Working in pubs and various hospitality jobs for years quickly makes you realise that alcohol makes people talk a lot of shit. “I just need to cut back on the booze”, a local will say after his tenth pint, whilst looking regrettably at his gut, “and the weight will drop off me”, he clicks his fingers, “just like that!” He’s careful to conveniently ignore the bag of pork scratchings, pork pie and three packets of mini cheddars he’s also inhaled while he’s been here, so that his point won’t be redundent.
I’m certainly not one to scoff at someone’s pub habits. Believe me, I love a sticky Wetherspoons just as much as the next guy. But I can’t help but eye roll when I hear people solely blaming alcohol for their weight gain. And it’s not just Beer Belly Bill who thinks that alcohol alone will make you fat, either. It’s a popular story within any health publication you might be unfortunate to pick up still. Encouraging ‘tips’ for ‘alcohol swaps’ to “lose your gut” and scary calorie comparisons between a box of doughnuts and a bottle of wine are enough to scare anyone into believing that a pint is the fastest way to poor health and thickened thighs (not that we are particularly scared of those here).
So, let’s sort this out and give Bill the salty shaking he’s been craving. Let’s once and for all tackle the myths surrounding alcohol and weight gain, and decide whether it is possible to have a healthy relationship with alcohol, and let’s do it sharpish so we can all make it down the pub before last orders.
Dietitian and eating disorders specialist Ursula Philpot is going to help me out with this one. Thanks Ursula. IOU a wine.
Does alcohol make you fat?
A very broad question indeed for Ursula to begin with, but she tackles it with diplomacy, agreeing that it can be a “contributing factor” to weight gain. Like food, alcohol will affect different people’s weight differently. For example, a youngster enjoying fresher’s week at university will translate the calories in alcohol differently to a sedentary person in their 50s.
However, “the calories from alcohol are a bit theoretical”, she says. If you worked out the calories consumed by an alcoholic who doesn’t eat all day, only drinks, that person should in theory be very overweight. But actually, alcoholics tend to be very skinny. On paper, alcohol is meant to contain seven calories per gram, but the reality is very different. “There is something about the way that alcohol is metabolised within the body.” The body doesn’t tend to convert the calories in alcohol the same way it does food.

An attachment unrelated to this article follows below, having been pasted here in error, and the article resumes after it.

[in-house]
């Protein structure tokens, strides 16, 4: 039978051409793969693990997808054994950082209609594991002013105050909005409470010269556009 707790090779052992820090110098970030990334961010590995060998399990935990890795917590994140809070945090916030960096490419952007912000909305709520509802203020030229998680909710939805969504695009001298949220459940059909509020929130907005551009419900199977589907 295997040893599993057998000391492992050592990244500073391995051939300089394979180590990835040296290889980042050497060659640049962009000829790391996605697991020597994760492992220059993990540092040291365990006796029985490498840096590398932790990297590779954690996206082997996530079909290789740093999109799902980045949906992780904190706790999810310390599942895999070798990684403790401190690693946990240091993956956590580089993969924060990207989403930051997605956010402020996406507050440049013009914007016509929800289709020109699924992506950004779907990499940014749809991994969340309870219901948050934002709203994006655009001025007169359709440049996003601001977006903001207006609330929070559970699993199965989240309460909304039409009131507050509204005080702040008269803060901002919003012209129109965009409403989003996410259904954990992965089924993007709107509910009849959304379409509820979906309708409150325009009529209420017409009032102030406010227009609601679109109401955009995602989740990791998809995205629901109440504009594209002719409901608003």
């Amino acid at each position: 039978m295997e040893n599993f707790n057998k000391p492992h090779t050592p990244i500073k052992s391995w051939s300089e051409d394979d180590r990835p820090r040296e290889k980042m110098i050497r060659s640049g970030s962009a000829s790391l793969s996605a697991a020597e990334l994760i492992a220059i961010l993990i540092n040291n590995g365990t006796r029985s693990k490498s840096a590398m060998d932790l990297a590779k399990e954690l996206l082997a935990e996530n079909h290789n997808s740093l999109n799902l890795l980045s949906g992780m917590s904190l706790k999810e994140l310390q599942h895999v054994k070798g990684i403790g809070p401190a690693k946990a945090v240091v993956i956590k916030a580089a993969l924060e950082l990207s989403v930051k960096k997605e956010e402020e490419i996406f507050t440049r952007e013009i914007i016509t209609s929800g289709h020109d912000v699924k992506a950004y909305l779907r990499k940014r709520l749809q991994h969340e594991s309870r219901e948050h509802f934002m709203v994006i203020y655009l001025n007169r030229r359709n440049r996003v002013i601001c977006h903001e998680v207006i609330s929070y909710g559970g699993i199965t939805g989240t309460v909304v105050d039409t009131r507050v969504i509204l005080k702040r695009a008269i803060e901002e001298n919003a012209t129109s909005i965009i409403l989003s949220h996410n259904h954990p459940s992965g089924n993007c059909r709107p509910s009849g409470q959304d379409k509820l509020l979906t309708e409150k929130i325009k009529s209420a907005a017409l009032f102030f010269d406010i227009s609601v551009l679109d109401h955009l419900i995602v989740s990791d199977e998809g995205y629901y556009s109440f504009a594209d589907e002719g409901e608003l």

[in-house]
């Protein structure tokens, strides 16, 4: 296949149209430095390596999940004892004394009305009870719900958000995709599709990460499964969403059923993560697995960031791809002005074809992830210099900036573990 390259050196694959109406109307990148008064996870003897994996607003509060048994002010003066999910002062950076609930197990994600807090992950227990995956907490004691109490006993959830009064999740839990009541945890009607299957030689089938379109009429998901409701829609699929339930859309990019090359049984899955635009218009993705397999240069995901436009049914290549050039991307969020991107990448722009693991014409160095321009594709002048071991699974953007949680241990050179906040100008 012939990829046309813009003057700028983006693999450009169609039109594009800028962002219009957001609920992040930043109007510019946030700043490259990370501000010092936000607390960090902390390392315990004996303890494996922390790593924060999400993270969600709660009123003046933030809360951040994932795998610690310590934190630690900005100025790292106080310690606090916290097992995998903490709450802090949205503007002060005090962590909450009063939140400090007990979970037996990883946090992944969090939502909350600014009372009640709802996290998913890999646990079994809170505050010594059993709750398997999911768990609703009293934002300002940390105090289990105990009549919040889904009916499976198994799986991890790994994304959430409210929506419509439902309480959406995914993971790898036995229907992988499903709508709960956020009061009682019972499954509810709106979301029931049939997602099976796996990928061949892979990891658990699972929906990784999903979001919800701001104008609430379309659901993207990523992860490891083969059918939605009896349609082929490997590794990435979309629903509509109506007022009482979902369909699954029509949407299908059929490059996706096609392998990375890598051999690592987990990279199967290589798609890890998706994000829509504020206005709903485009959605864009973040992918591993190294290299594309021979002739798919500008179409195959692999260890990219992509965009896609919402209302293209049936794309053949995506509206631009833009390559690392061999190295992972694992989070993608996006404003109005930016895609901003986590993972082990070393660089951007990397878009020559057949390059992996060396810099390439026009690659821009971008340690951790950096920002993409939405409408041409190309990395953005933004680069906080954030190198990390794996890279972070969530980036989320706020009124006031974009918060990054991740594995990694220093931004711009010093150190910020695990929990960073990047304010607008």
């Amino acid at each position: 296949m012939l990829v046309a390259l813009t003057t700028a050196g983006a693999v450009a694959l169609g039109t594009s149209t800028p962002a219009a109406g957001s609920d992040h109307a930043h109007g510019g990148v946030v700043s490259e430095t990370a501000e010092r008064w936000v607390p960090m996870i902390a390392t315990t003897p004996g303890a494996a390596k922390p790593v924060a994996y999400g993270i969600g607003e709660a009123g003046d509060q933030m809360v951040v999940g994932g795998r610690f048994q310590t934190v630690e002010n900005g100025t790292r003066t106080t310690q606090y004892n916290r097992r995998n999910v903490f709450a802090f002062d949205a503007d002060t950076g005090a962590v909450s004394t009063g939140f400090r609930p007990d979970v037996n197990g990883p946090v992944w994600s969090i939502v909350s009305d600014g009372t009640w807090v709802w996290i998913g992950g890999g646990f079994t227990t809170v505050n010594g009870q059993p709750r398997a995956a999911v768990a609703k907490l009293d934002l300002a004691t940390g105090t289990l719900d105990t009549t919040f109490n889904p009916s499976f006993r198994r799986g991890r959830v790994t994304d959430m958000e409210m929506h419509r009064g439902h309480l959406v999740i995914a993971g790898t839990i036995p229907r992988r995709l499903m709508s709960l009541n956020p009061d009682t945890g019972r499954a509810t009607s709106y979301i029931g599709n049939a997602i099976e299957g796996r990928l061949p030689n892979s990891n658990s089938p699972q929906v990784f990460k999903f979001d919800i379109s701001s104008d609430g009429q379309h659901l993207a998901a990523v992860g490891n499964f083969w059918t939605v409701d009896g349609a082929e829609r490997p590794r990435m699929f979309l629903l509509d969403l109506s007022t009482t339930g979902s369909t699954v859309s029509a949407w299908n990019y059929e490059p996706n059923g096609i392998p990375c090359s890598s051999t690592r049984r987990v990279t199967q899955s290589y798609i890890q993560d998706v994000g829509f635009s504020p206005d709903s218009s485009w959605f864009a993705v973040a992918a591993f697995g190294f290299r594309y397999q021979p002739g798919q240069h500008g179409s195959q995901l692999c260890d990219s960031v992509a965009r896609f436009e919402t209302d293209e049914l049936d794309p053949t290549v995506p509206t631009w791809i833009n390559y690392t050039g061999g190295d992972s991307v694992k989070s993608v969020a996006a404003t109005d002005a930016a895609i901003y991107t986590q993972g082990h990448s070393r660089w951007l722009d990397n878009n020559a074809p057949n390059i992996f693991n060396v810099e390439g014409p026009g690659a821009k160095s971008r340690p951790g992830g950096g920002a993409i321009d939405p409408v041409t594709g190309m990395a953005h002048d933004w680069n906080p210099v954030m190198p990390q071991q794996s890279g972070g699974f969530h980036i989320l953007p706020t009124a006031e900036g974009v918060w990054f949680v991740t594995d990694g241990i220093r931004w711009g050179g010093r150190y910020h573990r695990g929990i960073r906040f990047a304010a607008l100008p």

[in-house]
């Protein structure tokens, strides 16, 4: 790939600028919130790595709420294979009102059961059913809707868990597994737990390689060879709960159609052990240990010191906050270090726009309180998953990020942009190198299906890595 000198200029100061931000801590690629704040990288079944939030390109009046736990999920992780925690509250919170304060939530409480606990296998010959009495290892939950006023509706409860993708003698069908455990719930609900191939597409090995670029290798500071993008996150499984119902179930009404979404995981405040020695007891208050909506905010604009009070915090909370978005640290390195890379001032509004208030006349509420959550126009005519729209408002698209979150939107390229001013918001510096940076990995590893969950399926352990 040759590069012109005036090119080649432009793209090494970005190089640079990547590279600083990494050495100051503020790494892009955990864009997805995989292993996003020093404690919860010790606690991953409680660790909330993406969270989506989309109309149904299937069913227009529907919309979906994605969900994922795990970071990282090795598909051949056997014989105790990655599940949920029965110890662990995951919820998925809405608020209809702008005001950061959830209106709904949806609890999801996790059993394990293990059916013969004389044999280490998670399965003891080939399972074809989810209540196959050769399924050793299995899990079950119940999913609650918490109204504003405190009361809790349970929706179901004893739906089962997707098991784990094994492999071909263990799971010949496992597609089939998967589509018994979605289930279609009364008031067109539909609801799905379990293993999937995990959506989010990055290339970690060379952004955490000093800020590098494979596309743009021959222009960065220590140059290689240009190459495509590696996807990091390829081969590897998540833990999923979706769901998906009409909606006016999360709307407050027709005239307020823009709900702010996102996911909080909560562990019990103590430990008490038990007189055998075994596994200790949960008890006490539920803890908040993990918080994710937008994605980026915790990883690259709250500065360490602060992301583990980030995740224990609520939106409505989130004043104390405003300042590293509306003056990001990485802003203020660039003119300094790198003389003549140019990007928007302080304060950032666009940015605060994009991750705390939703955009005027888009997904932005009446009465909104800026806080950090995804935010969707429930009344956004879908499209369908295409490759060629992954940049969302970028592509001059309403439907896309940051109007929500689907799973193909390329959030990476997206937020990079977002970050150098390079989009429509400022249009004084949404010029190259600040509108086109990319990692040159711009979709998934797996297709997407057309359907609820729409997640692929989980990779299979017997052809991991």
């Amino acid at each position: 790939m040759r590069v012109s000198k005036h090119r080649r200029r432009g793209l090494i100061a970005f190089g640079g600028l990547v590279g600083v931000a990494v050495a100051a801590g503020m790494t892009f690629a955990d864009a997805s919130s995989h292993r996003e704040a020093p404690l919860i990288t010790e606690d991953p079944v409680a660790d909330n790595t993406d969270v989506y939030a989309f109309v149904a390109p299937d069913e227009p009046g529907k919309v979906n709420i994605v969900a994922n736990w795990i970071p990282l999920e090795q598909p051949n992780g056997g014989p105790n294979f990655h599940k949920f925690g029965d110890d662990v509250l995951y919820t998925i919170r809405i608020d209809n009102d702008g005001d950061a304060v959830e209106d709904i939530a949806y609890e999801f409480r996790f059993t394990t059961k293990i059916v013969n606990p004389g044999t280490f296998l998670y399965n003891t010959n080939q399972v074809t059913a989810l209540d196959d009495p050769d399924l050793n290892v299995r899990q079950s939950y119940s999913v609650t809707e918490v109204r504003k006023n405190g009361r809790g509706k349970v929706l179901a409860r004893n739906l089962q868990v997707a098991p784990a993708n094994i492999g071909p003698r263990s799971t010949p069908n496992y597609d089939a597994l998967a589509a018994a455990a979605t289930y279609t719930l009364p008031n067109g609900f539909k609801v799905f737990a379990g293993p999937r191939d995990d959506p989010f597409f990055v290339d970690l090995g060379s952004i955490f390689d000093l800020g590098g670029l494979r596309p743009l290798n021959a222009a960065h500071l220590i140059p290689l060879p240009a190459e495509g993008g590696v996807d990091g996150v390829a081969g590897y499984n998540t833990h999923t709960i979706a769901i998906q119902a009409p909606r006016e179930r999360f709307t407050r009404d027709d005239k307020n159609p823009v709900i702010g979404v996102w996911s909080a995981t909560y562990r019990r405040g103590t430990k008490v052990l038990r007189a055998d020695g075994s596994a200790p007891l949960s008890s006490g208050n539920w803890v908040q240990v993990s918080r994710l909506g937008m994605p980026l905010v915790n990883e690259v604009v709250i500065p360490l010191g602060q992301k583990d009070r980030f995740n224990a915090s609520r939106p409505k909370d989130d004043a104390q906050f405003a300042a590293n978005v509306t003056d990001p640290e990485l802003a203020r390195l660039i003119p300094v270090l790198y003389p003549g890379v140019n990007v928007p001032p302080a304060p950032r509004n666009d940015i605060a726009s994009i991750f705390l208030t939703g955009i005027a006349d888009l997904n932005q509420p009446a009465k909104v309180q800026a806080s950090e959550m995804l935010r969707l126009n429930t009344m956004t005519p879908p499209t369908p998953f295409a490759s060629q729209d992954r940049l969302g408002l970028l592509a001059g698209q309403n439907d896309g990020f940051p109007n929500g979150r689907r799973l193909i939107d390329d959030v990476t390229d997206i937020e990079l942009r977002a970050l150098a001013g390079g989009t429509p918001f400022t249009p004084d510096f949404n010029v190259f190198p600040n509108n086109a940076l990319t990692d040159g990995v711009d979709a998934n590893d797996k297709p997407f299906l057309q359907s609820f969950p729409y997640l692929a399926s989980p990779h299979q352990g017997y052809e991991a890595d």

It’s a complicated bit of biochemistry to understand, but Serious Eats gives it a good go…
“Machines burn alcohol efficiently. Human beings do not digest alcohol efficiently.
We’ve all heard at some point in high school health class, alcohol is a toxin. And our bodies work actively to excrete toxins. As Wikipedia helpfully explains, the metabolism of alcohol is a complex, multi-stage process that takes place mostly in the liver and kidneys, not in the intestines, where normal digestion occurs.
More significant to the current discussion, the Wikipedia article explains that alcohol is almost never fully metabolised, but rather excreted as acetic acid (because it’s a toxin and we want to get rid of it, remember?). This implies that we are getting far less than the theoretical maximum of seven calories per gram from alcohol.”
Are spirits ‘better’ than wine and beer?
We’re back to the ‘alcohol swaps’, here. Diet culture might have us believe that if you are trying to lose weight, it’s better to swap your pint of lager for a vodka and slimline tonic (blurgh) due to their calorie content…but is this just a myth? Is it better to stick to spirits if you’re trying to manage you’re weight? “Not really”, Ursula says, citing alcohol’s theoretical calories as the reason for this. “If you’re someone who drinks wine and you switch to spirits, you’re not going to lose weight by doing that.” Equally, if you have an eating disorder (or still do) and you start drinking beer and wine, “that won’t help with weight gain either”.